On the Strength and Disruption Mechanisms of Small Bodies in the Solar System View Full Text


Ontology type: schema:Chapter     


Chapter Info

DATE

2008-08-05

AUTHORS

P. Michel

ABSTRACT

During their evolutions, the small bodies of our Solar System are affected by several mechanisms which can modify their properties. While dynamical mechanisms are at the origin of their orbital variations, there are other mechanisms which can change their shape, spin, and even their size when their strength threshold is reached, resulting in their disruption. Such mechanisms have been identified and studied, by both analytical and numerical tools. The main mechanisms that can result in the disruption of a small body are collisional events, tidal perturbations, and spin-ups. However, the efficiency of these mechanisms depends on the strength of the material constituing the small body, which also plays a role in its possible equilibrium shape. As it is often believed that most small bodies larger than a few hundreds meters in radius are gravitational aggregates or rubble piles, i.e., cohesionless bodies, a fluid model is often used to determine their bulk densities, based on their shape and assuming hydrostatic equilibrium. A representation by a fluid has also been often used to estimate their tidal disruption (Roche) distance to a planet. However, cohesionless bodies do not behave like fluids. In particular, they are subjected to different failure criteria depending on the supposed strength model. This chapter presents several important aspects of material strengths that are believed to be adapted to Solar System small bodies and reviews the most recent studies of the different mechanisms that can be at the origin of the disruption of these bodies. Our understanding of the complex process of rock failure is still poor and remains an open area of research. While our knowledge has improved on the disruption mechanisms of small bodies of our Solar System, there is still a large debate on the appropriate strength models for these bodies. Moreover, material properties of terrestrial rocks or meteorites are generally used to model small bodies in space, and only space missions to some of these bodies devoted to precise in situ analysis and sample return will allow us to determine whether those models are appropriate or need to be revised. More... »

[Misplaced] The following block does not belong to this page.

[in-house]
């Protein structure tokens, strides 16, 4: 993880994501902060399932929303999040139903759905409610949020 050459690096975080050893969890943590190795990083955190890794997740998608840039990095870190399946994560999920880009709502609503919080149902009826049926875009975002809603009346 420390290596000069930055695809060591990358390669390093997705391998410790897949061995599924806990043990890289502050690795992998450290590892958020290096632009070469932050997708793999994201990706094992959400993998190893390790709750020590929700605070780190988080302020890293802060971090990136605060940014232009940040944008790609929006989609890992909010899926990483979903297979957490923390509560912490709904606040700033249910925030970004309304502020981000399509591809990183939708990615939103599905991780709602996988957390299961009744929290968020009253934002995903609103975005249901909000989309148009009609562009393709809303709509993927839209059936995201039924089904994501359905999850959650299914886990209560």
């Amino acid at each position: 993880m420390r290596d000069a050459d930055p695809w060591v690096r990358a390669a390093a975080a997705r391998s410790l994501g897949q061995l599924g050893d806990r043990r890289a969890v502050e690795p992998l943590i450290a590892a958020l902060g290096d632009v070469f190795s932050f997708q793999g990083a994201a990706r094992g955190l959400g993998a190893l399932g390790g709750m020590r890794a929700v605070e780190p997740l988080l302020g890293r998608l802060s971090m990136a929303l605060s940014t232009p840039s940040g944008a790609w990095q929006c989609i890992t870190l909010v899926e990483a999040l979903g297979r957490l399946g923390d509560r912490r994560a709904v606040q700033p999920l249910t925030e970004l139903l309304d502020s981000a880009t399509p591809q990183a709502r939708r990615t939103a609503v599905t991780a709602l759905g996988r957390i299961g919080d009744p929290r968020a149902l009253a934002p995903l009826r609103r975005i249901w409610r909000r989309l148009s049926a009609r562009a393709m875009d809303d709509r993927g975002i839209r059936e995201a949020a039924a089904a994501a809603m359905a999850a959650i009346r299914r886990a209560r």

PAGES

1-30

Identifiers

URI

http://scigraph.springernature.com/pub.10.1007/978-3-540-76935-4_4

DOI

http://dx.doi.org/10.1007/978-3-540-76935-4_4

DIMENSIONS

https://app.dimensions.ai/details/publication/pub.1043606661


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